San Juan Mountains Association works in cooperation with federal public lands partners to ensure visitors to the mountains enjoy the region’s grand views, beautiful hiking trails, world-class off-roading, designated wilderness areas and incredible winter recreation.
Along with these claims to fame, the San Juan Mountains are known for the significant number of avalanches they produce in the winter. Avalanches are cascading slabs of snow, ice and debris that occur on slopes steeper than 30 degrees. They require snow, which we often have here, and mountainous terrain, which we always have.
Though only a winter hazard, avalanches are responsible for killing numerous backcountry travelers each year. Luckily, some excellent resources can help visitors to Southwest Colorado stay safe. The Colorado Avalanche Information Center and the San Juan Mountains Association’s public lands stewardship programming both strive to inform winter recreationists about how to stay safe and recreate responsibly.
Before the Rocky Mountains were so densely settled, mining town residents observed avalanches and developed local knowledge to avoid perishing in them. Greenhorns were filled in about how to survive their commutes to the mine, and when disaster struck, whole communities participated in rescue efforts.
With the advent of winter recreation after World War II, local avalanche knowledge rapidly developed into a field of research with help from the U.S. Forest Service and ski areas they managed. As the field grew, so did the research locations, and what better place to study avalanches than the San Juan Mountains.
Several prominent avalanche researchers worked in the San Juans from the 1970s onward through the Institute of Arctic and Alpine Research’s (INSTAAR) San Juan Avalanche Project. The project’s goal was to study what caused so many avalanches here and how to mitigate the hazard they created along U.S. Highway 550.
Researchers brought their avalanche expertise to Silverton, and in the tradition of their mining predecessors, developed a strong, localized understanding of avalanches. This time, their local knowledge contributed to a broader community of avalanche researchers across the world and was informed by decades of scientific discussion. Between local observations and universal knowledge, INSTAAR researchers could more accurately predict when to close Highway 550 and similar mountain roads. Thus, the San Juans became not only a hub for avalanches, but a hub for their study.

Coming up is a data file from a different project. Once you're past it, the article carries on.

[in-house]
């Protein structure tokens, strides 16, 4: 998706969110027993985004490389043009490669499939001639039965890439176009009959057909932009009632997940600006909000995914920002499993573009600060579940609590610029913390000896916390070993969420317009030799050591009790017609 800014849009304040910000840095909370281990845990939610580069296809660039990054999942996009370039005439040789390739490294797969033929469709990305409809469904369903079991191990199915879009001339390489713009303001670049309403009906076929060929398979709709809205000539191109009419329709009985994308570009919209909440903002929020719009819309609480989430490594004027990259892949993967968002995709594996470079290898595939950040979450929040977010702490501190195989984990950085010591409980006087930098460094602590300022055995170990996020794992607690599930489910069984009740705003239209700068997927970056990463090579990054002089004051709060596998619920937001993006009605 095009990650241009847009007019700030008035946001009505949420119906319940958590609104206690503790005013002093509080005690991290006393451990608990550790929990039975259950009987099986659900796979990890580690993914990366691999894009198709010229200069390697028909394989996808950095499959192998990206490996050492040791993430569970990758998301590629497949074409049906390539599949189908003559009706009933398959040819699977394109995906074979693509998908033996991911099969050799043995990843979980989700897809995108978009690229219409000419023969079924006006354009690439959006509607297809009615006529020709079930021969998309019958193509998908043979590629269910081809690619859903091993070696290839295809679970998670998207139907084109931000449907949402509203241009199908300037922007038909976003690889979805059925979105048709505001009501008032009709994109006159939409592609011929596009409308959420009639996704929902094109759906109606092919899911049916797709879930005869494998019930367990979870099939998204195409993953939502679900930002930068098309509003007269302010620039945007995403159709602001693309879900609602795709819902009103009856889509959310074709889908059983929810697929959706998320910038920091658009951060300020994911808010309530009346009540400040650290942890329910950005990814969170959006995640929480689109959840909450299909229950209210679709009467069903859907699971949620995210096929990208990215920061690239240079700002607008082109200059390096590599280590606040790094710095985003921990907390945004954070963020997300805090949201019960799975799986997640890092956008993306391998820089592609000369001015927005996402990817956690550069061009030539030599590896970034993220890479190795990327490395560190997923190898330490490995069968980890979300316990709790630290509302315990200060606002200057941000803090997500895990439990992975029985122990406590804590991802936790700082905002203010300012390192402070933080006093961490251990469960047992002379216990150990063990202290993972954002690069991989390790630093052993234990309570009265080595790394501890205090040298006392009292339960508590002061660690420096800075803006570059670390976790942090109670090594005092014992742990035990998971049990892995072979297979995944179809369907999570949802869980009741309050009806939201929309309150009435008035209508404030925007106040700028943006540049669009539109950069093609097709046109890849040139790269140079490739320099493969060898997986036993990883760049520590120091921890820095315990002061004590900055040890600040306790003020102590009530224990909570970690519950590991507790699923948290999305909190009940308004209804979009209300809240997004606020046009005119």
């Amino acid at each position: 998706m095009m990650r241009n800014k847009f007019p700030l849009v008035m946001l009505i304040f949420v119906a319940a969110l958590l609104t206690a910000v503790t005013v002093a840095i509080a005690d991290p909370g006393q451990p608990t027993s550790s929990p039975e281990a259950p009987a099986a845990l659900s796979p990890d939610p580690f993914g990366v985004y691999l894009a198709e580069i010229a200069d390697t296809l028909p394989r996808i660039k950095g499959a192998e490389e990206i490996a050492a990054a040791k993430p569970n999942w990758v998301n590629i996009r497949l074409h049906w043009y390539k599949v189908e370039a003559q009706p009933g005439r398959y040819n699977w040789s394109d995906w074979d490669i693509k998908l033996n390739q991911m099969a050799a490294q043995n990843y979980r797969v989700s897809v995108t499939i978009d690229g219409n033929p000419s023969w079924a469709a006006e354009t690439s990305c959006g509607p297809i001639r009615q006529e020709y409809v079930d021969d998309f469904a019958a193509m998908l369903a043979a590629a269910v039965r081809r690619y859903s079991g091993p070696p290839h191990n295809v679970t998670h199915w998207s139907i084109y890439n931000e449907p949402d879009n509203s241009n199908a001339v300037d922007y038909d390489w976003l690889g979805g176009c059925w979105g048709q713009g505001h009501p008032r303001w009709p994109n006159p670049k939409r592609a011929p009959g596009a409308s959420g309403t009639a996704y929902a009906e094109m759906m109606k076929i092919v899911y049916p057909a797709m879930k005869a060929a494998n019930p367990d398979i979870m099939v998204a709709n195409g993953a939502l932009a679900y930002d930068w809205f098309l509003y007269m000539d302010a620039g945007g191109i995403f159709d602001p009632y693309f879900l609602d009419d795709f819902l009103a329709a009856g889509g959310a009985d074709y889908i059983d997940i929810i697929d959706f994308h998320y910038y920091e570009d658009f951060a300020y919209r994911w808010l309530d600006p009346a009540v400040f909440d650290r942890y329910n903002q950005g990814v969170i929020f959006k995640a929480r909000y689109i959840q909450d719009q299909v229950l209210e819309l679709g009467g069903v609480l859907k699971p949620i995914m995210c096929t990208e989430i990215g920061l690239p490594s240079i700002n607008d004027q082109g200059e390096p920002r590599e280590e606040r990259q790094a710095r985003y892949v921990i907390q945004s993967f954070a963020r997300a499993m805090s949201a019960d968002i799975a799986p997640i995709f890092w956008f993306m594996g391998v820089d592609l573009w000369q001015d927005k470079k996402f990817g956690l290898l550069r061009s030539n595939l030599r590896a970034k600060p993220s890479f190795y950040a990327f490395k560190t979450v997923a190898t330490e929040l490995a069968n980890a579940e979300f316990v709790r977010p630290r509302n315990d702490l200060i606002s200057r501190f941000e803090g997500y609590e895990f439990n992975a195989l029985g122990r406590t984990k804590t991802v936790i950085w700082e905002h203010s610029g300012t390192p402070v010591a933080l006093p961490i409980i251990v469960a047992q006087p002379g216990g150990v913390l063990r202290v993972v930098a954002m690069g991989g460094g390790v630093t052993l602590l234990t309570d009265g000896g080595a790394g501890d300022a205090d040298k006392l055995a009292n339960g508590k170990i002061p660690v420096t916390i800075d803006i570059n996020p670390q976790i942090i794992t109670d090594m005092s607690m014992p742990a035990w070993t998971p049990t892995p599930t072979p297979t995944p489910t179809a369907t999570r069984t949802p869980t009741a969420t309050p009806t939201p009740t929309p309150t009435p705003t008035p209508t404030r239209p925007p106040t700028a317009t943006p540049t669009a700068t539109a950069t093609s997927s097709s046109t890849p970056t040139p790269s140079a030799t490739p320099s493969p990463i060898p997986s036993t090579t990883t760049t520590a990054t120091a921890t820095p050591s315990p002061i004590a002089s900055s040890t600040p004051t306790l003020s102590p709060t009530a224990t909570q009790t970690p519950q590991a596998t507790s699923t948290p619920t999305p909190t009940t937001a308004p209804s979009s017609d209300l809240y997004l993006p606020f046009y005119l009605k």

After an avalanche buried and killed Highway 550 snowplow driver Eddie Imel in 1992, the Colorado Department of Transportation began sponsoring the CAIC, an organization responsible for studying and forecasting avalanche conditions throughout the state. The CAIC draws from the pool of knowledge established in mountains around the world, pairs it with local observations from individual mountain ranges such as the San Juans, and spreads information in digestible ways to residents like you and me.
For winter recreationists, checking the CAIC avalanche forecast is the first step to a fun and safe day in the mountains. By providing this important information, the CAIC and avalanche researchers around the West are playing a vital role in helping visitors to the San Juans have safe, enjoyable trips into the mountains.
Through our winter programming and snow ambassador program, SJMA is also doing its part to show residents and visitors how to recreate responsibly in the snow. This winter, join us on one of our Full Moon Howler trips (hosted by the Durango Nordic Center), our biweekly Aprés Ski Science & Socials on Saturday afternoons outside the Outdoor Research tiny house north of Andrews Lake, or say “Hi” to our snow ambassador, John, next time you’re out for a ski tour near Molas Pass.
Alex Miller is the Montrose public lands ambassador for the San Juan Mountains Association.